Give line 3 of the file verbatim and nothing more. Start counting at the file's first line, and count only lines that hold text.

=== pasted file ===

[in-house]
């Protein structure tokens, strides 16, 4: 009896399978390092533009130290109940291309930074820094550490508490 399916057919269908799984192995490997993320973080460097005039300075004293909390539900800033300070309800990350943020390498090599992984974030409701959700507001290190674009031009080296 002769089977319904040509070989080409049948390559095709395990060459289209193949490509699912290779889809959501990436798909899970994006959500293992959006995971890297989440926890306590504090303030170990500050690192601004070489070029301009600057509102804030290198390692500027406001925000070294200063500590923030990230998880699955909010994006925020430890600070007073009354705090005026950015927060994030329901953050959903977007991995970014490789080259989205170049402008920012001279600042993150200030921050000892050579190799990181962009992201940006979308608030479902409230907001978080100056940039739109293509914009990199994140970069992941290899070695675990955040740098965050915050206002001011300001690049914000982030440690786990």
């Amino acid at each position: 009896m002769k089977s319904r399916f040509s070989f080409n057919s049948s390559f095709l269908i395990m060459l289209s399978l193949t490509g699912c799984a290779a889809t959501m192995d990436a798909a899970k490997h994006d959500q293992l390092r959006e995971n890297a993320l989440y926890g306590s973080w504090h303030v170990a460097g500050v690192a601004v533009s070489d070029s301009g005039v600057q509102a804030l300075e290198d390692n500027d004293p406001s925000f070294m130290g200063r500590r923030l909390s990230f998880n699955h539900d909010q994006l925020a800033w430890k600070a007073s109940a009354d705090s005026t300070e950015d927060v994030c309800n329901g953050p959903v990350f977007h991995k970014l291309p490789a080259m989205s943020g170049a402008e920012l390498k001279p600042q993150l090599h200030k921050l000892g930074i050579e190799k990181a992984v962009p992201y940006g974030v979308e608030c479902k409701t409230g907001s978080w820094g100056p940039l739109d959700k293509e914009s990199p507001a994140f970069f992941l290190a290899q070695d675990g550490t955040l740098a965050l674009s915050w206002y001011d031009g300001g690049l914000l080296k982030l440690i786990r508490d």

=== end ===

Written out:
């Amino acid at each position: 009896m002769k089977s319904r399916f040509s070989f080409n057919s049948s390559f095709l269908i395990m060459l289209s399978l193949t490509g699912c799984a290779a889809t959501m192995d990436a798909a899970k490997h994006d959500q293992l390092r959006e995971n890297a993320l989440y926890g306590s973080w504090h303030v170990a460097g500050v690192a601004v533009s070489d070029s301009g005039v600057q509102a804030l300075e290198d390692n500027d004293p406001s925000f070294m130290g200063r500590r923030l909390s990230f998880n699955h539900d909010q994006l925020a800033w430890k600070a007073s109940a009354d705090s005026t300070e950015d927060v994030c309800n329901g953050p959903v990350f977007h991995k970014l291309p490789a080259m989205s943020g170049a402008e920012l390498k001279p600042q993150l090599h200030k921050l000892g930074i050579e190799k990181a992984v962009p992201y940006g974030v979308e608030c479902k409701t409230g907001s978080w820094g100056p940039l739109d959700k293509e914009s990199p507001a994140f970069f992941l290190a290899q070695d675990g550490t955040l740098a965050l674009s915050w206002y001011d031009g300001g690049l914000l080296k982030l440690i786990r508490d």